With more than 40 million Vine users, 100 million Vimeo users and a staggering 1 billion YouTube users around the world, the popularity of online video is evident. In the last year alone, video advertising has taken marketing by storm with the video industry expected to grow 107% to £672 million by the end of 2014.
In fact, YouTube is now the second most popular search engine in the world (after Google) and a third of all time spent online is watching video content.
Video has recently been termed the ‘future of content marketing’ with research revealing more than half of businesses use it as part of their marketing communications this figure is expected to grow at a steady rate over the next three years. And, why wouldn’t they? Research shows that 75% of users visit a marketer’s website after viewing a video, 80% are able to recall the information they’ve watched in a video advertisement, and videos are one of the most effective means of increasing consumers’ understanding of your product or service (enhancing it by some 75%).
Twitter joins the party
Videos are naturally engaging and in this day and age, as consumers are ‘always switched on’, the key is to provide content which is easy to digest. Twitter has recognised the benefits of video and in a bid to create a ‘richer, more engaging social network’, began beta testing promoted videos on the 13th of August 2014. As yet, this has only been made available to selected verified users however, with the benefits it offers, it is hoped it will be made available to small businesses in the near future.
In an official Twitter blog, it was stated; “video is an incredible storytelling medium and we’re thrilled to be giving brands, publishers and a subset of verified users the ability to share organic and Promoted Video on Twitter.”
How will it work?
Firstly, this will operate on a cost per view (CPV) ad buying model whereby advertisers are charged only when the video is clicked on. Secondly, similar to running an ad campaign on the Google platform, advertisers will be granted access to Twitter Analytics where they can measure the performance of the video in line with desired metrics to compare both organic and paid efforts. It has been reported by AdWeek, American bicycle manufacturer Specialized, noticed their engagement levels doubled when using paid video advertising in comparison to standard tweets, which clearly illustrates its potential for success.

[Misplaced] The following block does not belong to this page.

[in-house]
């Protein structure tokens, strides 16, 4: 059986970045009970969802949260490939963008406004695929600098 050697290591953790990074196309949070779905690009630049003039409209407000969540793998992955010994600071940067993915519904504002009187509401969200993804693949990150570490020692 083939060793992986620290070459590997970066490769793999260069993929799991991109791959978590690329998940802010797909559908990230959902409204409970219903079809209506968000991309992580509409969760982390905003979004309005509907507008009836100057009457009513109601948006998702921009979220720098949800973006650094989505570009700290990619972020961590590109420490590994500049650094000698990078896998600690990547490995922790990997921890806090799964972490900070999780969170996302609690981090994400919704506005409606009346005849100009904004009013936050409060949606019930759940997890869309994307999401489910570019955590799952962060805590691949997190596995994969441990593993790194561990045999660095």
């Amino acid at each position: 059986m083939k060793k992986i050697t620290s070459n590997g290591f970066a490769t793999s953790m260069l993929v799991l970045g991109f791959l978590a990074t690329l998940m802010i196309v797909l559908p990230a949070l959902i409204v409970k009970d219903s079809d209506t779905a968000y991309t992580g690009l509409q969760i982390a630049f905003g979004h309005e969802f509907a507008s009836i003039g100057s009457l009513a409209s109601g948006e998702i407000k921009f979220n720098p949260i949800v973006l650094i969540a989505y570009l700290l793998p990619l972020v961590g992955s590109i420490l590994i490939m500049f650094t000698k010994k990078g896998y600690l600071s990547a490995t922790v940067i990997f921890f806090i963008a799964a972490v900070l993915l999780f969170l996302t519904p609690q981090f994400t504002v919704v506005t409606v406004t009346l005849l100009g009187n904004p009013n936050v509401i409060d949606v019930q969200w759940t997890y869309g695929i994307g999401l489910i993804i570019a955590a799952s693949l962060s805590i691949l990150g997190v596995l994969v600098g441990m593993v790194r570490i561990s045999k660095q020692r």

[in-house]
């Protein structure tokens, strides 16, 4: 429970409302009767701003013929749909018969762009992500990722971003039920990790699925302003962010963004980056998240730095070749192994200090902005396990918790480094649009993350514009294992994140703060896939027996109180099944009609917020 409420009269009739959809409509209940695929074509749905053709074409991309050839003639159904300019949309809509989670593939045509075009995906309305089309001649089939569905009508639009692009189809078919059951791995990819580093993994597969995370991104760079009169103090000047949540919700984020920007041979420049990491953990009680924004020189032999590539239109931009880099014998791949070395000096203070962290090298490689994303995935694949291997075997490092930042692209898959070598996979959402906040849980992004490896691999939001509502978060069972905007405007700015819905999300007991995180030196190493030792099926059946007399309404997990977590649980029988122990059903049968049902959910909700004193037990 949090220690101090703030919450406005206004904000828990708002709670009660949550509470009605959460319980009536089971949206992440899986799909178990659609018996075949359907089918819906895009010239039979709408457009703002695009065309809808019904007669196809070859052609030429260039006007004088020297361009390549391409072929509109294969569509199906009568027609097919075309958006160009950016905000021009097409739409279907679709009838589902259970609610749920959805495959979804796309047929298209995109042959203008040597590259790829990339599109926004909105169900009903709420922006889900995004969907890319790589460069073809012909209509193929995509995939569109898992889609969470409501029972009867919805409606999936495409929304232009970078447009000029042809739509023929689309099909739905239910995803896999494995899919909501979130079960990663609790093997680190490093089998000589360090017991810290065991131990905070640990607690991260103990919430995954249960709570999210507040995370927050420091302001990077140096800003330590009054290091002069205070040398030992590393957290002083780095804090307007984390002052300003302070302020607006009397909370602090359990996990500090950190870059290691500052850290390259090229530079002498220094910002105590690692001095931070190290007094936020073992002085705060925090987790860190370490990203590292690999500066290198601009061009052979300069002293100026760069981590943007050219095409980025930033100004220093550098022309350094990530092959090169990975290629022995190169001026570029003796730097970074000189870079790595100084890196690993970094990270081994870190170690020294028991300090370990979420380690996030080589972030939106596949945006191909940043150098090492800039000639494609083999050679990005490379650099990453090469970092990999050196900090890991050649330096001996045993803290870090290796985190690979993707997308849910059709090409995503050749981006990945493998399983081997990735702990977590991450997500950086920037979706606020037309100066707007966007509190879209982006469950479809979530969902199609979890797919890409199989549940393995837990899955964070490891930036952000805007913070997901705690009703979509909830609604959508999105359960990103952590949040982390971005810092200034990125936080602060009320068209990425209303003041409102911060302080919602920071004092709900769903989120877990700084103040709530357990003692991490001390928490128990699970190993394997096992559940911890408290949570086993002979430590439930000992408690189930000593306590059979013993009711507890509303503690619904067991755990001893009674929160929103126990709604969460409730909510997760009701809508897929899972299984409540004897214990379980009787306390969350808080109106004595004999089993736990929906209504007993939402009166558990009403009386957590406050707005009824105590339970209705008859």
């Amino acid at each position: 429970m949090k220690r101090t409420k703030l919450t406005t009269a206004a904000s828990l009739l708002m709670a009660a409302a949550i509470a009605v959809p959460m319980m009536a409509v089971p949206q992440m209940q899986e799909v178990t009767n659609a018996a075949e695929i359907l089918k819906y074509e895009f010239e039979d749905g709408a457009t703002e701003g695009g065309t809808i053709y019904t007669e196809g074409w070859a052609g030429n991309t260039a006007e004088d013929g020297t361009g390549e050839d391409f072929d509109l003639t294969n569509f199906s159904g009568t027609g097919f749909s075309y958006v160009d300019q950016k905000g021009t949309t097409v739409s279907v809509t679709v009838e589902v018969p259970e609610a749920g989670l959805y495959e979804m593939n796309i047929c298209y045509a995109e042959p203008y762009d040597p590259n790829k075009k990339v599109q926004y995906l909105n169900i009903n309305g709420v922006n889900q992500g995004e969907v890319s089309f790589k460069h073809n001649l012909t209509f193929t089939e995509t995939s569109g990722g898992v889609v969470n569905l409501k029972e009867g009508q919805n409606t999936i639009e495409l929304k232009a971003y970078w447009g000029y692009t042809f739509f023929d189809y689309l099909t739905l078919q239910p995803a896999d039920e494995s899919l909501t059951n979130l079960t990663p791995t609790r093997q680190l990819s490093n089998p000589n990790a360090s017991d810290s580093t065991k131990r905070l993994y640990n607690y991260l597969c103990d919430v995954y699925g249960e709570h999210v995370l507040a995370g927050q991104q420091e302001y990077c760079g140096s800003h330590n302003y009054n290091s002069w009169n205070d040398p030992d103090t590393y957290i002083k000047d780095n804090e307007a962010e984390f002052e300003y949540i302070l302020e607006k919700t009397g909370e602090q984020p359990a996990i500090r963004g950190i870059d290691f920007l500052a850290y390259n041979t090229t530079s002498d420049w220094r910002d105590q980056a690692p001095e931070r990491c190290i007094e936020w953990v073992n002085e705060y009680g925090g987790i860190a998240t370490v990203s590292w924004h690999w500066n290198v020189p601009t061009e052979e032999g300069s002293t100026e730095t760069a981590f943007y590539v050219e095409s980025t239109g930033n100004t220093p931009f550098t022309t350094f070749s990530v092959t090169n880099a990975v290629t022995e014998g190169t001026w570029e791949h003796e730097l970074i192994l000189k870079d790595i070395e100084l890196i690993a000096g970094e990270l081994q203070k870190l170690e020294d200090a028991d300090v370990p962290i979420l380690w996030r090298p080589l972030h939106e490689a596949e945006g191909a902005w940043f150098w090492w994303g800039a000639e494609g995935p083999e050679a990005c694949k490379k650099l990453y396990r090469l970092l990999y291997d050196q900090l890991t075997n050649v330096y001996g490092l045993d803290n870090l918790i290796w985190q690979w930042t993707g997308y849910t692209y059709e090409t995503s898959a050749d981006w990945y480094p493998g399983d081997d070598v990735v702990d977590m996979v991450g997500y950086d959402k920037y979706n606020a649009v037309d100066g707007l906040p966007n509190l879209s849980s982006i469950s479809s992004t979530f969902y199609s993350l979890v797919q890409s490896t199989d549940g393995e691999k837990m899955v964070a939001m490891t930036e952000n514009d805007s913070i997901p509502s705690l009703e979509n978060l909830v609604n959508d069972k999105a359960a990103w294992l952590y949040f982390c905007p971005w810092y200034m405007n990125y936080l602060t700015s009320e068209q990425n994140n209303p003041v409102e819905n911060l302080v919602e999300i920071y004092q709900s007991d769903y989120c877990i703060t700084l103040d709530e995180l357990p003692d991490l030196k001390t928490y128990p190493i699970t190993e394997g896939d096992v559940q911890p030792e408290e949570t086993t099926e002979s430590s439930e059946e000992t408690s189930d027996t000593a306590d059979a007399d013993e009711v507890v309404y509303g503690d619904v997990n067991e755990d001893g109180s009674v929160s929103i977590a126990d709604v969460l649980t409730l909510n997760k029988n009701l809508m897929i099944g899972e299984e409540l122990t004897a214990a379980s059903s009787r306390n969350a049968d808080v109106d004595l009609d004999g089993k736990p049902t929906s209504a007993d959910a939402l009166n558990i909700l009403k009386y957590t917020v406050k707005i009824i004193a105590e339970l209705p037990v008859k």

Additionally, Twitter’s Amplify service takes an advertiser’s video and embeds it into desktop and mobile sites, including a follow button. This has recently been used by Coke Zero and the NBA to create a second screen viewing experience. Twitter’s CEO claims that viewing a promoted video on a second screen may prompt a user to turn to the TV and view the programme being advertised. Naturally, this would increase TV viewership, but it would also increase the value and ROI of the ads.
Video advertising becomes mainstream
Recognising the potential of video advertising, Facebook launched their video advertising service in March of this year known as ‘premium video ads’. Shortly after (in April in fact), Instagram began trialling video ads and now Twitter has jumped on board too. It has also been announced that Flipboard will be next to roll out video advertising in September 2014, with Chanel confirmed as its initial partner.
As video advertising is now widely offered by the largest social networks, many businesses are turning to it as a way of promoting themselves. As such, the Internet Advertising Bureau is currently defining the metric, which will state the length of time a user has to view the video before it can qualify as an impression.
Taking into consideration the aforementioned benefits and that ecommerce website visitors are said to be 64% more likely to make a purchase after watching an online video, video advertising presents a lucrative digital marketing opportunity. We look forward to tracking the progress of Twitter’s promoted video service and seeing what other services are introduced to the market in the near future.